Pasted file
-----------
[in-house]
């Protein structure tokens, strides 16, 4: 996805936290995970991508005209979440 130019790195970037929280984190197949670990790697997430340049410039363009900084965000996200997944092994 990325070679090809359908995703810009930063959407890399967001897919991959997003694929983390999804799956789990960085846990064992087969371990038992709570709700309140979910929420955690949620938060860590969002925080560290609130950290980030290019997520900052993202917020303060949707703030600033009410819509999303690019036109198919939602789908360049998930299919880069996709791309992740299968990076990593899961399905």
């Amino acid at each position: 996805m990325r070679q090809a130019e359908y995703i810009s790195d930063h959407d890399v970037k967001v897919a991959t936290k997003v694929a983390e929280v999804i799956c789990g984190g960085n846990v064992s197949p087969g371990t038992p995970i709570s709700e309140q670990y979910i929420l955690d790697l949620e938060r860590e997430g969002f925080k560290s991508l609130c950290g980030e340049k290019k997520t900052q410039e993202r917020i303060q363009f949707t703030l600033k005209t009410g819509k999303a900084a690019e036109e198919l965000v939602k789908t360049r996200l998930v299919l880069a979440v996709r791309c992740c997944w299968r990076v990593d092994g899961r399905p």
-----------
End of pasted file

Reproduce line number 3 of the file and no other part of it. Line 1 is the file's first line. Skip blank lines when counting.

């Amino acid at each position: 996805m990325r070679q090809a130019e359908y995703i810009s790195d930063h959407d890399v970037k967001v897919a991959t936290k997003v694929a983390e929280v999804i799956c789990g984190g960085n846990v064992s197949p087969g371990t038992p995970i709570s709700e309140q670990y979910i929420l955690d790697l949620e938060r860590e997430g969002f925080k560290s991508l609130c950290g980030e340049k290019k997520t900052q410039e993202r917020i303060q363009f949707t703030l600033k005209t009410g819509k999303a900084a690019e036109e198919l965000v939602k789908t360049r996200l998930v299919l880069a979440v996709r791309c992740c997944w299968r990076v990593d092994g899961r399905p």